Every household should receive in the mail an invitation to participate in the Census beginning in mid-March. The preferred method of replying will be online. Everyone should be counted in the Census because doing so helps state and local governments receive their share of federal funding and representation in Congress.
However, the Census also provides an opportunity for imposters to try to get your personal information, such as your Medicare number, which they will use to commit fraud.
The Census contains basic questions about members of your household, including dates of birth. However, you will NOT be asked for Medicare numbers, bank account information, or credit card numbers, money, or anything on behalf of a political party. The Census Bureau will not be calling your home or knocking on your door initially either.
If you receive a survey from someone who says they are with the Census, yet you are unsure about whether it’s legitimate, you may contact the Census Bureau to confirm it.
You may go to census.gov and click on the “Help for Survey Participants” section to find resources to confirm the survey you receive is from the Census Bureau.
If you receive something in the mail, the return address should be either U.S. Department of Commerce or the U.S. Census Bureau with a return address in Jeffersonville, Indiana. For more information, visit www.2020census.gov.
As always, report suspected Medicare fraud to the Missouri SMP at 1-888-515-6565.

Beware of the cold sales call – on the phone or on your doorstep. The Missouri Senior Medicare Patrol (SMP) wants to remind you that Medicare will not call you out of the blue asking for your Social Security, Medicare or banking information.
Medicare has strict rules regulating companies who sell Medicare Advantage plans – also known as Medicare replacement plans – and those rules do not allow for cold sales calls. If you already are enrolled in a Medicare Advantage plan, then that plan may call you, however.
The key is to know what you have now – original Medicare with a Part D plan and perhaps a supplemental plan OR an Advantage plan that replaces original Medicare.
Open enrollment for Medicare begins Oct. 15th. That’s when you will be able to evaluate the coverage you have now and whether you want to change it. Special circumstances allow for a special enrollment at other times.
Medicare coverage can be confusing, which is why the Missouri SMP assists beneficiaries, their families, and caregivers to prevent, detect, and report health care fraud, errors, and abuse.
The Missouri State Health Insurance Program (SHIP), known as CLAIM, is here to answer Medicare insurance questions and help you with enrollment as well. These resources can be trusted.
If you receive an unexpected phone call about your Medicare coverage, do NOT give any information to the caller. If you have questions, call 1-800-MEDICARE ((1-800-633-4227) or the Missouri CLAIM at 1-800-390-3330. To learn more or report suspected Medicare fraud, call the Missouri SMP at 1-888-515-6565.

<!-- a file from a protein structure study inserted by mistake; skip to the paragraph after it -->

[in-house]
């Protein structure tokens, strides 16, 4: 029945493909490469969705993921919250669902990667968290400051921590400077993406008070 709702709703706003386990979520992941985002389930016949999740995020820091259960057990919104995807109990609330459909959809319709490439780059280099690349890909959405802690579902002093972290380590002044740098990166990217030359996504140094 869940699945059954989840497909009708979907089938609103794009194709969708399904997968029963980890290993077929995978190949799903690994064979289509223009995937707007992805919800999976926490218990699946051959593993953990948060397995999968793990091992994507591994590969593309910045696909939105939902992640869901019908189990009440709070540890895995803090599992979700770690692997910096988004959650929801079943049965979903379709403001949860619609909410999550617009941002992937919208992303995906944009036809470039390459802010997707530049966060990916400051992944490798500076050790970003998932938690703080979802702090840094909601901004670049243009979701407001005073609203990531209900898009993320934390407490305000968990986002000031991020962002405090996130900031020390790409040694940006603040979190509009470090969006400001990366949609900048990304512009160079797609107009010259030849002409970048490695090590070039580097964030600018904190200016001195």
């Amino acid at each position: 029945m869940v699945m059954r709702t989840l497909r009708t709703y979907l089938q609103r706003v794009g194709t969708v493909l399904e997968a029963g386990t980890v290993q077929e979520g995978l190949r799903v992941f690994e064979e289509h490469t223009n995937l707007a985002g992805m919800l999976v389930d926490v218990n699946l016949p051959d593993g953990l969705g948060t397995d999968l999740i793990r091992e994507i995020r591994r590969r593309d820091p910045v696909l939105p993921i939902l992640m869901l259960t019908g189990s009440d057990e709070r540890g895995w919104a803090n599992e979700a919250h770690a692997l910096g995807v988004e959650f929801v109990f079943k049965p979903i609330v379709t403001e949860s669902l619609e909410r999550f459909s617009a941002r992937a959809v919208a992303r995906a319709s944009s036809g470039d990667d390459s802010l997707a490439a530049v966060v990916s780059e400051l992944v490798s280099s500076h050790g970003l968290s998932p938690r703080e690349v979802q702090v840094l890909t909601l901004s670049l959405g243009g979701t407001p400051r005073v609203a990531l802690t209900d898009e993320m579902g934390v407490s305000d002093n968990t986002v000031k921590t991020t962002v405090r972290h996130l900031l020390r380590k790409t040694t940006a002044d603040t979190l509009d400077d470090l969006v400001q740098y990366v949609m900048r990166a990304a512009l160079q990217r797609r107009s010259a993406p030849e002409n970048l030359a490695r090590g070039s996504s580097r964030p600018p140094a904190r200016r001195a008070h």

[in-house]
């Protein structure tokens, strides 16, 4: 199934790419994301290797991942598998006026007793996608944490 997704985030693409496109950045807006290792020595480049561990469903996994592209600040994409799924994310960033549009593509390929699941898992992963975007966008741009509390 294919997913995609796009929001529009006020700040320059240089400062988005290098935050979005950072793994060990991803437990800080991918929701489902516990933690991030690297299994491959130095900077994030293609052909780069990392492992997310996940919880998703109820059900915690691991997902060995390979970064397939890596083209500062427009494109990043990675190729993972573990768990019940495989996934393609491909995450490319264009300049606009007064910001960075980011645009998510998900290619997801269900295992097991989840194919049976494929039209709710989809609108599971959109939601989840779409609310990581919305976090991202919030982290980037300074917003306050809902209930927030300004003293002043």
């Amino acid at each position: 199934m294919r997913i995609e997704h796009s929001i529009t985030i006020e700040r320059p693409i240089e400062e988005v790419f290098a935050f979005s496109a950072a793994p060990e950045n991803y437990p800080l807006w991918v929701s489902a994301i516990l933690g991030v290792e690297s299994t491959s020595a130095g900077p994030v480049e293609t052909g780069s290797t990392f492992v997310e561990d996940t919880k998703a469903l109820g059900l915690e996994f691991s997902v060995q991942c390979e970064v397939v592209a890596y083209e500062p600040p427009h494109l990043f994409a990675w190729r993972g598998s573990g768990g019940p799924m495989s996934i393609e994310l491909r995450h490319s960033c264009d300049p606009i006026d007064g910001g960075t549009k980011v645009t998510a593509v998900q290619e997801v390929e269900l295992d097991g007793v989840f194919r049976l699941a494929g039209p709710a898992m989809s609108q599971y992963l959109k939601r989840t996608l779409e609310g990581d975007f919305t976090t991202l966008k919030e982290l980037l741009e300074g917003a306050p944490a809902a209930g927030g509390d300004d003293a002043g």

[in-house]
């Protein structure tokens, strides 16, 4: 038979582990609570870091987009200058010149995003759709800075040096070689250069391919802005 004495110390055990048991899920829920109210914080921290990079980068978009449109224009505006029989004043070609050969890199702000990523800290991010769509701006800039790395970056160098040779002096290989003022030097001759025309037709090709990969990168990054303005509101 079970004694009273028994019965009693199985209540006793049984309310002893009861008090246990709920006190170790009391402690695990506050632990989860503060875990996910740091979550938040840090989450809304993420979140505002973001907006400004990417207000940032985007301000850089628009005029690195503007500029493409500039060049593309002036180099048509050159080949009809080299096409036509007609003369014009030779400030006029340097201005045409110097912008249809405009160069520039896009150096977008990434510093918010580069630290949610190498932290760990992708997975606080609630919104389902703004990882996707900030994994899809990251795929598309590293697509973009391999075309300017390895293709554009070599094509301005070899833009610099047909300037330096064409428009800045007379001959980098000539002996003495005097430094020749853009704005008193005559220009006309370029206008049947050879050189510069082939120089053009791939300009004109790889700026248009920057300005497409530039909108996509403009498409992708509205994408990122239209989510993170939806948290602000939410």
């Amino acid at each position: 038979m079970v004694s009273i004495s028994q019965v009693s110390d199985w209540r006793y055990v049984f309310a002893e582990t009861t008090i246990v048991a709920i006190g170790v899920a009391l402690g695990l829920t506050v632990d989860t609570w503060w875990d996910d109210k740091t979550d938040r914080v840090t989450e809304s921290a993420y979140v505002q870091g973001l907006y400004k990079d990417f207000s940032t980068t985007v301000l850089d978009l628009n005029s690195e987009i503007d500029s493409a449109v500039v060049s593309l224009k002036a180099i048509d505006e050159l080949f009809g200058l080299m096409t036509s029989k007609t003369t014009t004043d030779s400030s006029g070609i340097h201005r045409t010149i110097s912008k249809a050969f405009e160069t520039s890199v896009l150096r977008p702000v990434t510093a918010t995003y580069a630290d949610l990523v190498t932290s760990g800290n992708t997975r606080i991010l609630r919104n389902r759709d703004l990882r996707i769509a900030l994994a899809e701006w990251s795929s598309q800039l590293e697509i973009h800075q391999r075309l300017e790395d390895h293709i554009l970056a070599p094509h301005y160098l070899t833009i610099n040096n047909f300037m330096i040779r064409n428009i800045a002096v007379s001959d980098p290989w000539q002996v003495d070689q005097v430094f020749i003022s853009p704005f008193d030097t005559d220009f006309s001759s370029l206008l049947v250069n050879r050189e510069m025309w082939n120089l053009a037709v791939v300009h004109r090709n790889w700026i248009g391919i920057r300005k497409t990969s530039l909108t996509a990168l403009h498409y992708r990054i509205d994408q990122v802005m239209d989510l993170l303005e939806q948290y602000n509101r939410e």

.This project was supported, in part by grant number 90MPPG0040, from the U.S. Administration for Community Living, Department of Health and Human Services, Washington, D.C. 20201. Grantees undertaking projects under government sponsorship are encouraged to express freely their findings and conclusions. Points of view or opinions do not, therefore, necessarily represent official Administration for Community Living policy.Type your paragraph here.

The Missouri SMP (Senior Medicare Patrol) reminds you to watch out for scams related to the coronavirus, also known as COVID-19. Scammers are targeting older adults. Fraudsters are attempting to bill Medicare for sham tests or treatments related to the coronavirus. They also are targeting individuals to illegally obtain money or Medicare numbers. Here’s how to protect yourself: Do not give out your Medicare number to anyone other than your doctor, health care provider, or other trusted representative. Protect your Medicare number and treat your Medicare card like a credit card. Never provide your Medicare number to anyone who contacts you through unsolicited calls, texts, or emails. Be cautious of anyone who comes to your door offering free coronavirus testing, treatment, or supplies. Don’t click on online links from sources you don’t know, which could put your computer or device at risk. Make sure the anti-malware and anti-virus software on your computer are up to date. Be cautious when purchasing medical supplies from unverified sources, including online advertisements and email/phone solicitations. Ignore online offers for vaccinations. If you see ads touting prevention products or cures for COVID-19, they are most likely a scam. Do your homework before donating to a charity or crowdfunding site due to a public health emergency. Be particularly wary of any charities requesting donations by cash, by gift card, or wire transfer. Be alert to “investment opportunities.” The U.S. Securities and Exchange Commission (SEC) is warning people about online promotions, including on social media, claiming that the products or services of publicly traded companies can prevent, detect, or cure COVID-19 and that the stock of these companies will dramatically increase in value as a result. As always, report suspected Medicare fraud to the Missouri SMP at 1-888-515-6565.